- Physical activity: I have had several discussions with friends who have school-age boys recently diagnosed with ADHD. “I don’t think there’s actually anything wrong with my son. He’s just not in the right school environment,” said one. In many cases, I must say I agree. I don’t think our kids are getting enough time to run around and be active. Concurrently, we have an ADHD and obesity epidemic. Could they be related? I think so…
I’m not pointing fingers at any particular district, school or teacher. I think we are all facing similar pressures. No matter what district you live in, there’s simply not enough money devoted to education. As a result, many of our public schools don’t have the room to think outside the box. Also, schools must deal with the weight of standardized testing and the Common Core. Student performance in these arenas directly impacts school district rankings, which can influence funding decisions and the very fabric of an area’s economy. People want to live in “good” school districts. And when they live somewhere, they spend money there.
These are true challenges. But–I don’t think–insurmountable. In this case, I think school districts are sitting on a gold mine—Mom and Dad.
The success of this blog has proven to me beyond a doubt that parents (and other caregivers) in our region are truly invested in the education of our kids. You have read about, shared and participated in many of the educational activities that I’ve highlighted in my weekend listings and my other articles. I am thoroughly convinced that parents universally dream of nurturing a well-rounded and happy child. And of course we do. There is no one who cares more about a child’s success than a parent. It’s evolutionary biology 101.
So, why can’t we take matters into our own hands? Partially, I think it’s because schools aren’t letting parents in. PA Clearances aside, I don’t think we’re told enough of what is going on in the everyday lives of our children in the classroom. What are they learning in Science? Math? Social Studies? How can parents effectively supplement this learning both in our homes (through books, hands-on projects, etc) and within the community (structured museum programs, events etc.).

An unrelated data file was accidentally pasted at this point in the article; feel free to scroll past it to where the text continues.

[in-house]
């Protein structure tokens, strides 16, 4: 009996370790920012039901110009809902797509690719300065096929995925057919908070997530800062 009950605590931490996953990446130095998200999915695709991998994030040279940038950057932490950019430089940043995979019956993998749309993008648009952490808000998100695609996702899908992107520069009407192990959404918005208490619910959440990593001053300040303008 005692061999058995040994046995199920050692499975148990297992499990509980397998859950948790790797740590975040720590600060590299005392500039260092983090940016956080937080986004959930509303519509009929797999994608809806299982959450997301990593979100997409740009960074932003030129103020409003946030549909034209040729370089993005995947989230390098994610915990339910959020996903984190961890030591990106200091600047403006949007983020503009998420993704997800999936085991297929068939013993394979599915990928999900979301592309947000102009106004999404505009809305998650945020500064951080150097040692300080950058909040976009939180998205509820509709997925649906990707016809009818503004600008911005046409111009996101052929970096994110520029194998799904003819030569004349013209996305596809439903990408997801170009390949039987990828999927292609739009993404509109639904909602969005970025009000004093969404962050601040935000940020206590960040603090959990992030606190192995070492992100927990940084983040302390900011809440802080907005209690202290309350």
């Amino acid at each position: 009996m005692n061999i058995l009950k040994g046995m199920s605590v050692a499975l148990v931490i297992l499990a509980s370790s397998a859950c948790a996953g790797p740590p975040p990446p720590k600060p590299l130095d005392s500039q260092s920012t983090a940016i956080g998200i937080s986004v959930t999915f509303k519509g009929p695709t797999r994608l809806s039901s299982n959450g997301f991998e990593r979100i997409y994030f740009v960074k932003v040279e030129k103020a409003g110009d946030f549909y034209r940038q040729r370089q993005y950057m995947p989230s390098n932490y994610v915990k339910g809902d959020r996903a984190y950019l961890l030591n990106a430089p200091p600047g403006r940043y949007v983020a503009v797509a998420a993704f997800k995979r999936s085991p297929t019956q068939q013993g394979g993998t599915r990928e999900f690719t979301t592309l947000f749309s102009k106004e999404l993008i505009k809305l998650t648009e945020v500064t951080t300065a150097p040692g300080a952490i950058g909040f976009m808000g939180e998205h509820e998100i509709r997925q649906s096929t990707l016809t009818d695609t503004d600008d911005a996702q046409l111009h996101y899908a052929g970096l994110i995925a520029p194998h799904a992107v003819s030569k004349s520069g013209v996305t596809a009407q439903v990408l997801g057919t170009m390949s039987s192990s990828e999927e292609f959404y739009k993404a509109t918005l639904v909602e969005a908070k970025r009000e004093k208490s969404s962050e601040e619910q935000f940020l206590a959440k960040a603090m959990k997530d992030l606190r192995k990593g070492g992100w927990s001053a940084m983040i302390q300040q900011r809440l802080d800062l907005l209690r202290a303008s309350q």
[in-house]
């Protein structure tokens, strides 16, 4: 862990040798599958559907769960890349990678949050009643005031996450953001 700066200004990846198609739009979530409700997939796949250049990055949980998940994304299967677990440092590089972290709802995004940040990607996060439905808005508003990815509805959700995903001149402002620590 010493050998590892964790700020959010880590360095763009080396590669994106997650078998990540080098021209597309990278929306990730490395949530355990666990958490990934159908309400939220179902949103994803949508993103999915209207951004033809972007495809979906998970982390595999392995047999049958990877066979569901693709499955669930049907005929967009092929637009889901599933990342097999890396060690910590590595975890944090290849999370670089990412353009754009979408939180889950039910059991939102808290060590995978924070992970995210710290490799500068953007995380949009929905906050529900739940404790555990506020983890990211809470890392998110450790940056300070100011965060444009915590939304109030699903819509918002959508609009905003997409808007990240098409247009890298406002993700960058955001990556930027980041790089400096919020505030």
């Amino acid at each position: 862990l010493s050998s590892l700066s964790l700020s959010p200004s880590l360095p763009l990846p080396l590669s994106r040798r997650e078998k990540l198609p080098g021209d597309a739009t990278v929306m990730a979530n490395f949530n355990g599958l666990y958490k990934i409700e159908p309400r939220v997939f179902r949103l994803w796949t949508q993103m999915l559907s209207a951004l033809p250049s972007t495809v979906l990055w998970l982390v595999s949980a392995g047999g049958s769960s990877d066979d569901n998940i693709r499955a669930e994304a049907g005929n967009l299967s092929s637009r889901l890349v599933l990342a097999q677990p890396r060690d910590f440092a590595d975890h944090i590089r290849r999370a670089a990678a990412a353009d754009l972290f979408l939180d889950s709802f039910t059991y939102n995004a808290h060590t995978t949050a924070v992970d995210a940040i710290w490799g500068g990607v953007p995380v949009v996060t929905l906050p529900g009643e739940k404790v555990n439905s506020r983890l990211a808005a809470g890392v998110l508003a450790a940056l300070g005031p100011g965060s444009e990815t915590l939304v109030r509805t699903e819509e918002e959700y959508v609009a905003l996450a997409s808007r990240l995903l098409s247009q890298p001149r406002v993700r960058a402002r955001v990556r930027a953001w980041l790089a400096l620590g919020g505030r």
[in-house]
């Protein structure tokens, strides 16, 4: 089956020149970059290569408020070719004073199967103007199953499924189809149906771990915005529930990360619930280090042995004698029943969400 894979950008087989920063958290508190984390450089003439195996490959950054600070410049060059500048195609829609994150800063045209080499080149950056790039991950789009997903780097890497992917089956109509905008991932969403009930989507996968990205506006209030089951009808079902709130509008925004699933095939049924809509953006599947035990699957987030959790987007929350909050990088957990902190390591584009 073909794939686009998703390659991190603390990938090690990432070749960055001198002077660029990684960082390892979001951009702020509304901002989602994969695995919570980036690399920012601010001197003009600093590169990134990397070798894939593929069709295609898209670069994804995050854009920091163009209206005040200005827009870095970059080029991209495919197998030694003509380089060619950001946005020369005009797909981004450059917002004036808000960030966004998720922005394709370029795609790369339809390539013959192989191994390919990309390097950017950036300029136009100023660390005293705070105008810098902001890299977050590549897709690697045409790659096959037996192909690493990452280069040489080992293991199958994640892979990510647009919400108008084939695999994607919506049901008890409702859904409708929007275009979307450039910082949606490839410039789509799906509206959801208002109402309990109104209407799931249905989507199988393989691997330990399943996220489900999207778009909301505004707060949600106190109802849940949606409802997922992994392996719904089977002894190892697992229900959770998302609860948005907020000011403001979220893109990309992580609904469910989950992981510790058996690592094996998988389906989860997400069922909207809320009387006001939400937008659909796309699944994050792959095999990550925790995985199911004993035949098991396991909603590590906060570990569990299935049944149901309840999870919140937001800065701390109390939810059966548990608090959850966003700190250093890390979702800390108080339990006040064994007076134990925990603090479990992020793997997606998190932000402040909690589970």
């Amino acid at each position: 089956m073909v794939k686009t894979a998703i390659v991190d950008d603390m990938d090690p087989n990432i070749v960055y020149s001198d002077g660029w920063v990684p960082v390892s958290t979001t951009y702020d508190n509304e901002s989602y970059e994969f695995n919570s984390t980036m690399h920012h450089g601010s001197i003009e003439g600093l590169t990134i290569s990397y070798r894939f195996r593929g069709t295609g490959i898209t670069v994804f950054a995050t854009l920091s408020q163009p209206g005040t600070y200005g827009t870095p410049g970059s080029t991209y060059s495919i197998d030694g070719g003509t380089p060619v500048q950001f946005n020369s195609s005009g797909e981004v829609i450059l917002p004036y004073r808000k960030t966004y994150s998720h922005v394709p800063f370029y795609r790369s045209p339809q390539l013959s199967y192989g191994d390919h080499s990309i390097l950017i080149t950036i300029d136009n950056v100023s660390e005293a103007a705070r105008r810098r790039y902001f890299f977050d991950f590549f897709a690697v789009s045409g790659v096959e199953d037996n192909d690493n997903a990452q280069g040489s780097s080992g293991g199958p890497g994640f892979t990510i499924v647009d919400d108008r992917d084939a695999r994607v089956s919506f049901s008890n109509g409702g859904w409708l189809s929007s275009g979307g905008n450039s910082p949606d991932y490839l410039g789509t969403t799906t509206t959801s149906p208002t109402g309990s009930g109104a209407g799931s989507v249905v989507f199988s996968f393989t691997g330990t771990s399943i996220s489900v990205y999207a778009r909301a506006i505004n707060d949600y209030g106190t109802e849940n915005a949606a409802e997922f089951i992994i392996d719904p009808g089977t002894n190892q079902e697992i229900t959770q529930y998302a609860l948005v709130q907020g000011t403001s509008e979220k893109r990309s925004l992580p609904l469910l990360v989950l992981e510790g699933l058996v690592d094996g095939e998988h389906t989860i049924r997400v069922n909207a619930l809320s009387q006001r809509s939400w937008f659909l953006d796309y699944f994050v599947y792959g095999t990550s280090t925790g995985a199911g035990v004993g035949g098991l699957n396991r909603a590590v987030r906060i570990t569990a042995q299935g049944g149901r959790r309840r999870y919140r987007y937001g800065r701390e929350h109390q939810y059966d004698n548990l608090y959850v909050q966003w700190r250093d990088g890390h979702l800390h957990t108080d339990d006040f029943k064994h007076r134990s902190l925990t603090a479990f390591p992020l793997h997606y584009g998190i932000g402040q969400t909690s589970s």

If schools could help bridge this gap, I believe we could overcome some of the limitations of our educational system. Because, unlike teachers, parents can provide more individualized attention based on the specific interests of a child. Also, unlike teachers, parents can provide more opportunities for hands-on, play-based learning. Finally, unlike teachers, parents don’t need a paycheck. We just WANT THE BEST FOR OUR KIDS!
So I ask you—why can’t we find a way to efficiently integrate in-school and out-of-school learning so that parents can take a more active role in helping schools overcome their limitations?
And now, I’d like to hear from you because I know I’m not alone. Please email me at email@example.com, send me a message on the Pittsburgh Mommy Page on Facebook or comment below. And if your child’s school is doing a particularly good job of involving parents, please let me know. I want to hear more!
Addendum: I received some feedback from this article that it was “anti-teacher.” I want to explicitly state that I do not believe that the problems I’ve mentioned above have anything to do with my own child’s teacher or any others. I wrote this article purely to start a conversation about the issues–and to determine a way that we can work together to advocate for our children’s interests.